It wasn’t supposed to last. And certainly not through a global economic meltdown and a depressed pulp market.
But Nanaimo’s Harmac Pacific pulp mill has defied the odds and the predictions of several market analysts, and this fall will celebrate 10 years as an employee-saved-and-owned enterprise.
It’s done more than just survive over the last decade.
In the 10 years it has grown from 220 employees to more than 320, increased its production, expanded markets, added new revenue streams and re-invested capital to set the company up for long-term success.
“I wasn’t surprised [it worked], but then again I was 27 at the time, and maybe I’d look at it differently today,” said Harmac president Levi Sampson with a laugh. “We went in headstrong and believing in ourselves and thinking we could do it.”
Harmac, which was owned by Oregon-based Pope and Talbot in 2008, was saved from receivership when the mill’s employees and local investors rallied to buy the plant and reorganize.
While Pope and Talbot had employed more than 500 at Harmac at one time, there were just over 200 involved in buying the mill. Sampson noted many of those 200 had been out of work for nearly five months and would have had to do some serious soul searching and digging to find the $25,000 each to buy in — $10,000 up front and $5,000 each of the next three years.
By the end of August 2008, the group’s $13.2 million bid was accepted by the courts and the first bail came off the line Oct. 4.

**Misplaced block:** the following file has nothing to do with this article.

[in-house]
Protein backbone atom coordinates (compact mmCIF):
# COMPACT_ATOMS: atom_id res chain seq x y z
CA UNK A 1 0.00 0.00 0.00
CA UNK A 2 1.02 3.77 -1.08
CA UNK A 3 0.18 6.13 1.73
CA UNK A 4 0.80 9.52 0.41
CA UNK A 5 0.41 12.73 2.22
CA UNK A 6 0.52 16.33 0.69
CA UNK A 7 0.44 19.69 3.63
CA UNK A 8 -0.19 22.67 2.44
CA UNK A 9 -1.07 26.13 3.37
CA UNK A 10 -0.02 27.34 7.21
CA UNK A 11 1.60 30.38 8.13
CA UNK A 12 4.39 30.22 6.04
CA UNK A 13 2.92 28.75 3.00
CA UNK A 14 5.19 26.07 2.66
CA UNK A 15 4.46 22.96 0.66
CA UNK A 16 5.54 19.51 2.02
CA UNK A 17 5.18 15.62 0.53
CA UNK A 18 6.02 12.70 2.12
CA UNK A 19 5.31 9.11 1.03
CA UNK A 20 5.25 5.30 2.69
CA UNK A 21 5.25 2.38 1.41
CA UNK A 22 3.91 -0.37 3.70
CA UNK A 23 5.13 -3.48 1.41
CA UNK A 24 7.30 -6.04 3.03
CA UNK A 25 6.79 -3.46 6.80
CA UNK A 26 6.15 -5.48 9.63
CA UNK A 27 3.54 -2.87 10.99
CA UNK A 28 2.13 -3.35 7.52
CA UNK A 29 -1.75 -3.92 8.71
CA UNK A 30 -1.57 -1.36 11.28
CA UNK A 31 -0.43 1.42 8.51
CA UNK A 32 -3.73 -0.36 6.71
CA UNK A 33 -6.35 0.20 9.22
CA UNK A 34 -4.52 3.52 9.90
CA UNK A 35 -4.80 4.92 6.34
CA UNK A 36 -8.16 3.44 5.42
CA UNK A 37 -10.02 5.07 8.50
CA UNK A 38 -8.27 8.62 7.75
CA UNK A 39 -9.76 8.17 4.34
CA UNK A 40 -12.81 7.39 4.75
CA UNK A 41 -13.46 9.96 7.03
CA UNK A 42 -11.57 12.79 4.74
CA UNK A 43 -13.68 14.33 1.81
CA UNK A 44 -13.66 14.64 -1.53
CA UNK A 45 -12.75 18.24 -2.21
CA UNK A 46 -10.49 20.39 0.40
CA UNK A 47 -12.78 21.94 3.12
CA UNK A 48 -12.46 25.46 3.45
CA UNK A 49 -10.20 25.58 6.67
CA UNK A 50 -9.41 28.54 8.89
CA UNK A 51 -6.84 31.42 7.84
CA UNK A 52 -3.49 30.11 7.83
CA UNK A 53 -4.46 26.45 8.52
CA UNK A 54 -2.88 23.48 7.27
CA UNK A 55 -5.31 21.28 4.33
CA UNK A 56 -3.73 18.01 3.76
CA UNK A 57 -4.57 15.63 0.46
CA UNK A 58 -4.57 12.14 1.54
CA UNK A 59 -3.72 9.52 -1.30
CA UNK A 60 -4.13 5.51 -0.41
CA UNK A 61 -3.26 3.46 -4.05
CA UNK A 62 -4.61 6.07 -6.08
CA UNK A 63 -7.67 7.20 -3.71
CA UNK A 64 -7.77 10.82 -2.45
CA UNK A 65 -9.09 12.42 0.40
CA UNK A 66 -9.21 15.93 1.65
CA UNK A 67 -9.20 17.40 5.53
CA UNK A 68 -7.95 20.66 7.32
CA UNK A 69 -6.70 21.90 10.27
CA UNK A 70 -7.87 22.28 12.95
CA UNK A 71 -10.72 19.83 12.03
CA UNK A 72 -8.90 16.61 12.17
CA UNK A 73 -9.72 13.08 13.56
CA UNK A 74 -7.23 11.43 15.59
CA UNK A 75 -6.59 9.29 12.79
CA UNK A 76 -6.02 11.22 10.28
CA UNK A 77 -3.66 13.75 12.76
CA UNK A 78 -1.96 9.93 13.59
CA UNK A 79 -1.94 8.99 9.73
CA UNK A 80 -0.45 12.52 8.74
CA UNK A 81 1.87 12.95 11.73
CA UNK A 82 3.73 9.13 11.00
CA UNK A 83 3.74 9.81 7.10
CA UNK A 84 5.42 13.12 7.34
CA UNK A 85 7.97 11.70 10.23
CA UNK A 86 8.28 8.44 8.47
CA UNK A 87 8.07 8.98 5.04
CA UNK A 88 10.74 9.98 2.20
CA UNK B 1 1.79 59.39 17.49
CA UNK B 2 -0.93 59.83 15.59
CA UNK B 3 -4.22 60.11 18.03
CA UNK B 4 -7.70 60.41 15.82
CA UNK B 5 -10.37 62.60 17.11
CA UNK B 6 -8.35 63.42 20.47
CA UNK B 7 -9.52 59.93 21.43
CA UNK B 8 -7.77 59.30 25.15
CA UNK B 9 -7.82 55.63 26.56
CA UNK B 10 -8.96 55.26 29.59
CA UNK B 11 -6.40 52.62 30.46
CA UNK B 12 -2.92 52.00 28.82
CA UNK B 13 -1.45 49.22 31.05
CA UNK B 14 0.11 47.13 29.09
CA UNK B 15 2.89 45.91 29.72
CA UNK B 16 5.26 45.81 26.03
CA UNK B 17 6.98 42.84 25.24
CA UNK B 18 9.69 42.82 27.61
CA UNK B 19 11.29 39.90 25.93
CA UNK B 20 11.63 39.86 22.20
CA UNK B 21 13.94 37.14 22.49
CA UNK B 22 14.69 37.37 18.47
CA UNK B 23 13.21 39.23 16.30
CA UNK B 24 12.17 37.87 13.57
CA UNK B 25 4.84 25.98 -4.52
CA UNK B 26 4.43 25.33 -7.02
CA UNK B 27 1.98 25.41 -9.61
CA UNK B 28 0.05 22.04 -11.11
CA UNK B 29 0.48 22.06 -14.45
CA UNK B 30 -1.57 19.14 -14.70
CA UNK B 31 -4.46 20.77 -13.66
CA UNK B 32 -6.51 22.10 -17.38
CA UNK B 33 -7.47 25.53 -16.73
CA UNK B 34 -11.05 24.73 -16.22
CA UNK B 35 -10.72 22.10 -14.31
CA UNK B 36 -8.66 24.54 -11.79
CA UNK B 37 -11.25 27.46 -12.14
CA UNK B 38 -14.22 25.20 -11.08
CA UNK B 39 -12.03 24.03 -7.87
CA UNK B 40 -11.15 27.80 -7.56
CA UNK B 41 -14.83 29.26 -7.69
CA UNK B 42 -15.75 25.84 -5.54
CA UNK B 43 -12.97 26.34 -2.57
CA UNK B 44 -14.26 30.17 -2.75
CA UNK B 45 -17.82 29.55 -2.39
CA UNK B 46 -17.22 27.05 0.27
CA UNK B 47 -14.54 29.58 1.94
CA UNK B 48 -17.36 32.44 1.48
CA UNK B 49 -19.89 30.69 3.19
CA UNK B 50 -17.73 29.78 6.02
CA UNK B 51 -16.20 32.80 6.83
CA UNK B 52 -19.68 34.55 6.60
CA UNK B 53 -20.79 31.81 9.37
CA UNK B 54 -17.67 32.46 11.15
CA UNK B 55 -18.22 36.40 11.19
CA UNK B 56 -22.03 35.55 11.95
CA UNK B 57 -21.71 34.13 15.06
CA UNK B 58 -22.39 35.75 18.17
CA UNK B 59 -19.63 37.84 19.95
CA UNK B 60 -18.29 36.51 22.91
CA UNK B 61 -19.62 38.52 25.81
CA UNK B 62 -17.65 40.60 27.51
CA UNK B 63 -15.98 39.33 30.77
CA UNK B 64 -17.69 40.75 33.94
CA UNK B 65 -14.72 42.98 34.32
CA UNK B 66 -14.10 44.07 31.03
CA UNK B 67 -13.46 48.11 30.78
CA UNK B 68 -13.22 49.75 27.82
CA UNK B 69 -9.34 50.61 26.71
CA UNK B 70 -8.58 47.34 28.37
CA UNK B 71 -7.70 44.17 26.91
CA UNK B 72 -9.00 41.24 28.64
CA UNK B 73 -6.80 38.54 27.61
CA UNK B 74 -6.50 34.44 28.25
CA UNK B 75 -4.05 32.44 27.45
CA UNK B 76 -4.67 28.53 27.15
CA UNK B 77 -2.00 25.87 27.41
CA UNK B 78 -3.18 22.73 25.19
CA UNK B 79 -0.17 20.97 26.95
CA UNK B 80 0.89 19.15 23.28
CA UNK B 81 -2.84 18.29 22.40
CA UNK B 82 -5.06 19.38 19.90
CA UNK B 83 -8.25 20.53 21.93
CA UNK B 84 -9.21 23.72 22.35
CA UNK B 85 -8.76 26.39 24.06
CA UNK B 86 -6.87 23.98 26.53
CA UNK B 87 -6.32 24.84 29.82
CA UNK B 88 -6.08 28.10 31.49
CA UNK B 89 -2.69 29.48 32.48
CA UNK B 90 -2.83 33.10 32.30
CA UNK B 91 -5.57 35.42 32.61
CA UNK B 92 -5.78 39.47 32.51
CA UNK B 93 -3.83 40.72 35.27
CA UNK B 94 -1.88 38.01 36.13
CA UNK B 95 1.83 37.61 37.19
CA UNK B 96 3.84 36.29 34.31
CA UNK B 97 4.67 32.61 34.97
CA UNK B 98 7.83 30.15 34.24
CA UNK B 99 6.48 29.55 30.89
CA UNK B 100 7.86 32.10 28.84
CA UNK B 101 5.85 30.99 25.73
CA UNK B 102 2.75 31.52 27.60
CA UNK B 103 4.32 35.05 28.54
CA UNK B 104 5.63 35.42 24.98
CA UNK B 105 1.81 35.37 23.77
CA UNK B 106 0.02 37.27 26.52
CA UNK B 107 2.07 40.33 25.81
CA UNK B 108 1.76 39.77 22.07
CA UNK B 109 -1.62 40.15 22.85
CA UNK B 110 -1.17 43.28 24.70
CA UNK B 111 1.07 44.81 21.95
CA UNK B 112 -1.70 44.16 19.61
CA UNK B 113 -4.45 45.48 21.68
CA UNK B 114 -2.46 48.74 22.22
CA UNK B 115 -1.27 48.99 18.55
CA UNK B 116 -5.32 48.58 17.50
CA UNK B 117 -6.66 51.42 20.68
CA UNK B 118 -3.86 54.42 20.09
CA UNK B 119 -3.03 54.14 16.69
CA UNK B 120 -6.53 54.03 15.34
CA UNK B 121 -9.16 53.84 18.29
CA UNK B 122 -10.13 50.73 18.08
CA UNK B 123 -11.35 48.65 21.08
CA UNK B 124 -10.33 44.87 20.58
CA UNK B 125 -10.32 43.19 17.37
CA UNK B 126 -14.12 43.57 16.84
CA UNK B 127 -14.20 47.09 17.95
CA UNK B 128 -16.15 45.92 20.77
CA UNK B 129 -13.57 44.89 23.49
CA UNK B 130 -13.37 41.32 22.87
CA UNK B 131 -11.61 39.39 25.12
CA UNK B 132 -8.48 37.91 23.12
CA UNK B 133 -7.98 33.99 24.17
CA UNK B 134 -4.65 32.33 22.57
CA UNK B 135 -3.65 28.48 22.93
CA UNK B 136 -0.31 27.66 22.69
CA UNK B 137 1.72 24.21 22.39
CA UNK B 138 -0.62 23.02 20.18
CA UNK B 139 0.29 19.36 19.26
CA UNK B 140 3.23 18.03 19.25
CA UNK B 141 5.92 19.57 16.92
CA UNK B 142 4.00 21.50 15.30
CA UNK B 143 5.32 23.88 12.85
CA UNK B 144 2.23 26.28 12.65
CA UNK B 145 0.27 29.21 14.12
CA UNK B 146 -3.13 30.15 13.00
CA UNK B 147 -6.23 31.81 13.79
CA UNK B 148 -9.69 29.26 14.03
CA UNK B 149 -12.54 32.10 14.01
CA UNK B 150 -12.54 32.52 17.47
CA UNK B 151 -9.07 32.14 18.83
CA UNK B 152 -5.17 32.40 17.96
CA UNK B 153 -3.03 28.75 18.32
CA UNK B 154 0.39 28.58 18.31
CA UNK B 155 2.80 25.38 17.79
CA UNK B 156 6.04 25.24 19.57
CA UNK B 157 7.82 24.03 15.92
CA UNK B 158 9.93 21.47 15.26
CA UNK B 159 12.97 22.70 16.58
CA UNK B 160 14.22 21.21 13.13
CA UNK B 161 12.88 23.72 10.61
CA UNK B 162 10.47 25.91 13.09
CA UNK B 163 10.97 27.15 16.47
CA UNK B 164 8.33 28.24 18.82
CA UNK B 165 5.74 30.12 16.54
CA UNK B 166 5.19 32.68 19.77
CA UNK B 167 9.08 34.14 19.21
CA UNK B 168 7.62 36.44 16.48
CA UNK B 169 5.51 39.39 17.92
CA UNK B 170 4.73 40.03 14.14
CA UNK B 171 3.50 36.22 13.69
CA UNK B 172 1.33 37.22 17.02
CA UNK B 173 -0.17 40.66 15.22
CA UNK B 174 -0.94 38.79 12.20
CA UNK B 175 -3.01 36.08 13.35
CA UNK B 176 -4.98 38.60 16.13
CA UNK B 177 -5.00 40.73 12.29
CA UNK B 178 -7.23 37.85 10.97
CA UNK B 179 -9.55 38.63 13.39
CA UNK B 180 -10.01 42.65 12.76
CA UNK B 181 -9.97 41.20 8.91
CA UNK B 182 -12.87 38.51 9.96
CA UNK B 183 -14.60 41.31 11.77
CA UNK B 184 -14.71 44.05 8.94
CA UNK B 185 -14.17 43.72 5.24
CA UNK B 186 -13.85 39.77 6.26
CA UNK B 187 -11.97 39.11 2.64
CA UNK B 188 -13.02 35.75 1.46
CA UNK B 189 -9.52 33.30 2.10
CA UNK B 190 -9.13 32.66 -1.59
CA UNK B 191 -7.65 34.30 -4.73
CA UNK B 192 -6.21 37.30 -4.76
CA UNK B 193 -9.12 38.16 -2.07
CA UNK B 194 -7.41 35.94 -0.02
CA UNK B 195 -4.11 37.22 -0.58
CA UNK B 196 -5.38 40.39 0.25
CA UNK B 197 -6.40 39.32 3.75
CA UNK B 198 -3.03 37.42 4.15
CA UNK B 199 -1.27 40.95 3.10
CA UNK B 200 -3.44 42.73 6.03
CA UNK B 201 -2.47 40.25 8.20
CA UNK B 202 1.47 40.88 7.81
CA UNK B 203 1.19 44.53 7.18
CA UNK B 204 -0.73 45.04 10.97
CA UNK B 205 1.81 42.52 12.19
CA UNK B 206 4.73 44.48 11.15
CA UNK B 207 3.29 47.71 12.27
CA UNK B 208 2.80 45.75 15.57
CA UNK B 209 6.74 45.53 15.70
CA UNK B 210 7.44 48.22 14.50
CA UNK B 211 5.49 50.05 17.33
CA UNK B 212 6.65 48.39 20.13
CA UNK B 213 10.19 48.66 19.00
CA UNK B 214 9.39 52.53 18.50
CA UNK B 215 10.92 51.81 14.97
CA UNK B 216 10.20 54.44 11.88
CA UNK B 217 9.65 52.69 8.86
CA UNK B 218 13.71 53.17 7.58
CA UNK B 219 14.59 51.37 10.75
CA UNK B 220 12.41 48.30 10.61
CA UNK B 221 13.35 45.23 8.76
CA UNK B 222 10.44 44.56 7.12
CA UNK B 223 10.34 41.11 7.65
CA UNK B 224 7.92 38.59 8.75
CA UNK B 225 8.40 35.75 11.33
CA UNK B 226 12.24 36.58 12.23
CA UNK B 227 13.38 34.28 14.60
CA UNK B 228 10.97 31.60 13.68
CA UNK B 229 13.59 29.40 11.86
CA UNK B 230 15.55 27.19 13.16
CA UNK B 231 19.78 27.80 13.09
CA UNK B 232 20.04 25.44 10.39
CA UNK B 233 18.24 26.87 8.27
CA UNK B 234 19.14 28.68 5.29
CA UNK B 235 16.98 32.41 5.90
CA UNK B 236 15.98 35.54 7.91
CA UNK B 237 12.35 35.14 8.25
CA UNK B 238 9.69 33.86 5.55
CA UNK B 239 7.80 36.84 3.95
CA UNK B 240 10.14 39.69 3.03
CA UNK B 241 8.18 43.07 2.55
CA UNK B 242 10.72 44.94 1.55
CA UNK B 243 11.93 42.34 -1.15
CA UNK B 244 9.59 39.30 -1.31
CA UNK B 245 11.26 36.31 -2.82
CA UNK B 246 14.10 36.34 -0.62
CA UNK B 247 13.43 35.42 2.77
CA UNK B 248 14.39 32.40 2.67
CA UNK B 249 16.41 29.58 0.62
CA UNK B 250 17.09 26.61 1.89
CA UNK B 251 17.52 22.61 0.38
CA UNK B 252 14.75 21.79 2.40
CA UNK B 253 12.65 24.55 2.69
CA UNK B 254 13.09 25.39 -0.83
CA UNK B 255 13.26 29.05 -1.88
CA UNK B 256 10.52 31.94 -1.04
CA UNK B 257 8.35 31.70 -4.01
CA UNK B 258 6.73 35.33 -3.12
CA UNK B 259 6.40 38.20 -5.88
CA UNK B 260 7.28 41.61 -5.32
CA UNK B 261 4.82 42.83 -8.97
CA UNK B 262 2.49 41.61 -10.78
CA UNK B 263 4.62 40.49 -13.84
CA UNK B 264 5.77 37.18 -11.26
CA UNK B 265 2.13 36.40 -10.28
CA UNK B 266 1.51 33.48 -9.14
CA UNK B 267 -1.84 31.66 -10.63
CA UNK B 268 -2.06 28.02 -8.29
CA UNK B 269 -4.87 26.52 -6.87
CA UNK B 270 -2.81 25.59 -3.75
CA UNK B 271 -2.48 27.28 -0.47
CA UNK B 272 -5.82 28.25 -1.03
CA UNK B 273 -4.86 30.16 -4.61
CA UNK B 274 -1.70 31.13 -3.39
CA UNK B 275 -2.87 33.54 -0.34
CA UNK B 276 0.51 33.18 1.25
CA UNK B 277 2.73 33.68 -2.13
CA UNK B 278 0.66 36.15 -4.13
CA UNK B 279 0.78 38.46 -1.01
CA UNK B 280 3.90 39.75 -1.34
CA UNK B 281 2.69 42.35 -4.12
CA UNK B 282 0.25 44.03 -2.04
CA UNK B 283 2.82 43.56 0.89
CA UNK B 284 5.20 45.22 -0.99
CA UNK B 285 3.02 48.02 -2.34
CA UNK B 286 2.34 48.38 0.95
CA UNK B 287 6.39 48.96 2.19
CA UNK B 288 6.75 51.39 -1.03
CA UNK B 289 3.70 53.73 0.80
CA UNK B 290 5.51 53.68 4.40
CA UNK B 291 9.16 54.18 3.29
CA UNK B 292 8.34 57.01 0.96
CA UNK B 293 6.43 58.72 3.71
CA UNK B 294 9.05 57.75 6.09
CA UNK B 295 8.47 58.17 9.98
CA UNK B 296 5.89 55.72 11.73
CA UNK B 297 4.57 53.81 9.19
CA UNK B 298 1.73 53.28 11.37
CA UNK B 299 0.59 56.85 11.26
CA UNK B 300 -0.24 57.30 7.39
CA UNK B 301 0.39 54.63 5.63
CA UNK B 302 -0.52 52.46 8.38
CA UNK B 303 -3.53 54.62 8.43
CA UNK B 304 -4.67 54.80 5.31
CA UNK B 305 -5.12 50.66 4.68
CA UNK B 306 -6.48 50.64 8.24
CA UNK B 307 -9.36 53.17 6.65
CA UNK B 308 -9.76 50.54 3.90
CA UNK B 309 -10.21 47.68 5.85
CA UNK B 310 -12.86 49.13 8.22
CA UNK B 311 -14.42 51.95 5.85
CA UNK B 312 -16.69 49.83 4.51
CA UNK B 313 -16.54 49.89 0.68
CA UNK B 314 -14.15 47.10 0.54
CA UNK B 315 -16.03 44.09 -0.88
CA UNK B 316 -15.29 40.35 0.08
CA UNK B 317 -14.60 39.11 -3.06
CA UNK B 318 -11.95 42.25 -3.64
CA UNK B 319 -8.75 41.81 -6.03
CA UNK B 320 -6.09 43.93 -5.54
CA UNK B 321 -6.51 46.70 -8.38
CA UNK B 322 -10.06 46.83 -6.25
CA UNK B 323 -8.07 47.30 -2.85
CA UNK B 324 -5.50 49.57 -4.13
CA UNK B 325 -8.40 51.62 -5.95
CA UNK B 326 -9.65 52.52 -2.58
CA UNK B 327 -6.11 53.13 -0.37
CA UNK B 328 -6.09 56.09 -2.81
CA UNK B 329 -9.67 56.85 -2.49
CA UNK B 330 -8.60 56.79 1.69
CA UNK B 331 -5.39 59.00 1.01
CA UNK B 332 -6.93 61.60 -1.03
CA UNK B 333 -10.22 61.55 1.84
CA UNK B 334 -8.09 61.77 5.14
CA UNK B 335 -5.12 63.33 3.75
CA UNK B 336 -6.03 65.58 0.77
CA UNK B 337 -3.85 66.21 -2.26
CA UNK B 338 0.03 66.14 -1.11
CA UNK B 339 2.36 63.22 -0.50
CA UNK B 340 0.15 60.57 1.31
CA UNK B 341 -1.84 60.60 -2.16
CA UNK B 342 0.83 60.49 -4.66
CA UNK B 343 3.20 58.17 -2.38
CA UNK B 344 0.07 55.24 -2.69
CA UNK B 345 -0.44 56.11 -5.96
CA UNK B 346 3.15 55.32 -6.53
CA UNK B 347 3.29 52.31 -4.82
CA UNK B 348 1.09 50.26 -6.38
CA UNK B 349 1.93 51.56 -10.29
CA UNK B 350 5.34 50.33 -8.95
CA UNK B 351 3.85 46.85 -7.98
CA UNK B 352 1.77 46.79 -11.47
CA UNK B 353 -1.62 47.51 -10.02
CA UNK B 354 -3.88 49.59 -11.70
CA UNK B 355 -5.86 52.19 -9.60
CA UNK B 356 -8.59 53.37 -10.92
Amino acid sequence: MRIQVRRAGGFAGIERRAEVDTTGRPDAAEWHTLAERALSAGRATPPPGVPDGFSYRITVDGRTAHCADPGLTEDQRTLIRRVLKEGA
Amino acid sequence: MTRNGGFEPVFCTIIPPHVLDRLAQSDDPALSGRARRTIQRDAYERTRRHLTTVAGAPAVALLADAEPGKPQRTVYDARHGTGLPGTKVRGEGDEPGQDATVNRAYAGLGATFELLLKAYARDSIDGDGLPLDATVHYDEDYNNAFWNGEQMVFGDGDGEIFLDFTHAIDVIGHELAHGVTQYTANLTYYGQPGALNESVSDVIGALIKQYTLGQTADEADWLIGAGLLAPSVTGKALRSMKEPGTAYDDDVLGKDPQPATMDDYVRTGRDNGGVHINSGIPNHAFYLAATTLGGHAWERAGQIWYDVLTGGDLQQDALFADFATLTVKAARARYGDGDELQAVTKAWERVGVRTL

But getting production rolling was just the start of an epic battle to save the company and what is again Nanaimo’s largest private employer.
Within weeks of taking over the company, Harmac and the industry faced the spectre of global recession, tightening credit markets and a depressed pulp market in which its northern bleached softwood kraft pulp, used as a reinforcing fibre for papermaking and other specialized applications, would fetch less than $500 US per tonne.
“I recall that fall having an incredibly hard time selling our product,” said Sampson, noting many customers couldn’t be sure Harmac would be around in a month. “It was hard to get our customers back.”
With a warehouse filling with product, Sampson said they finally landed the sale that got them started. “I recall being just outside Tiananmen Square in China, where I was visiting customers, and the first order came for 15,000 tonnes,” he said. “It was priced well below $500 a tonne, and we were losing money at that point, but we had to sell.”
That started things off, and as sales picked up and pulp prices started to rise, the company found more stable footing.
At the time though, the employees didn’t have time to concern themselves with how much risk they had taken and if it was going to work. “When you’re doing it, you’re just hoping, you are doing whatever you can to make it work,” said Malcolm Ciesek a machinist and 12-year employee. “We just went for it. In the end it turned out well.”
Ciesek, who coordinates Harmac’s machine shop and sits on the board of parent company Nanaimo Forest Products as an employee representative, said they aren’t surprised Harmac endured, but they are grateful.
“We are fortunate [the Sampson family and Pioneer Log Homes] were willing to be involved in this,” he said. “I think about how far we’ve come and how no one ever really blinked.”
In 2011, Harmac, riding a boom in pulp prices of more than $1,000 a tonne, cut the first dividend cheques to its investors and employees. “That was absolutely enormous for us, not just because it’s nice to have a bonus for everyone who works there, but it showed that the model works and that if the company does well everyone does well,” said Sampson. “It was also big for our customers as it showed us on good footing.”